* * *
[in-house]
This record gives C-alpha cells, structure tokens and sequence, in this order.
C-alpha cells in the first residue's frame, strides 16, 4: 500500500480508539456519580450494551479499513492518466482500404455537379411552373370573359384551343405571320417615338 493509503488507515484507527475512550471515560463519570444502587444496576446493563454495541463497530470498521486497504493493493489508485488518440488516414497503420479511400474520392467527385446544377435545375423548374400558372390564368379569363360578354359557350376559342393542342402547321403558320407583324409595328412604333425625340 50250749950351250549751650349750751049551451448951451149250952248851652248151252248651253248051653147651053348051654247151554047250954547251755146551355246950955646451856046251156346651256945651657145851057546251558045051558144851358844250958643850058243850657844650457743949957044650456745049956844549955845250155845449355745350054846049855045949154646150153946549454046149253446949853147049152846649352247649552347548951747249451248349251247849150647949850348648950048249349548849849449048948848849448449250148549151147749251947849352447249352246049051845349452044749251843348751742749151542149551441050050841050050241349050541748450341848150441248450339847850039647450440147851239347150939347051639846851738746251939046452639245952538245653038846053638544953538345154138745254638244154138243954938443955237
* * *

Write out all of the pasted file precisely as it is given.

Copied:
[in-house]
This record gives C-alpha cells, structure tokens and sequence, in this order.
C-alpha cells in the first residue's frame, strides 16, 4: 500500500480508539456519580450494551479499513492518466482500404455537379411552373370573359384551343405571320417615338 493509503488507515484507527475512550471515560463519570444502587444496576446493563454495541463497530470498521486497504493493493489508485488518440488516414497503420479511400474520392467527385446544377435545375423548374400558372390564368379569363360578354359557350376559342393542342402547321403558320407583324409595328412604333425625340 50250749950351250549751650349750751049551451448951451149250952248851652248151252248651253248051653147651053348051654247151554047250954547251755146551355246950955646451856046251156346651256945651657145851057546251558045051558144851358844250958643850058243850657844650457743949957044650456745049956844549955845250155845449355745350054846049855045949154646150153946549454046149253446949853147049152846649352247649552347548951747249451248349251247849150647949850348648950048249349548849849449048948848849448449250148549151147749251947849352447249352246049051845349452044749251843348751742749151542149551441050050841050050241349050541748450341848150441248450339847850039647450440147851239347150939347051639846851738746251939046452639245952538245653038846053638544953538345154138745254638244154138243954938443955237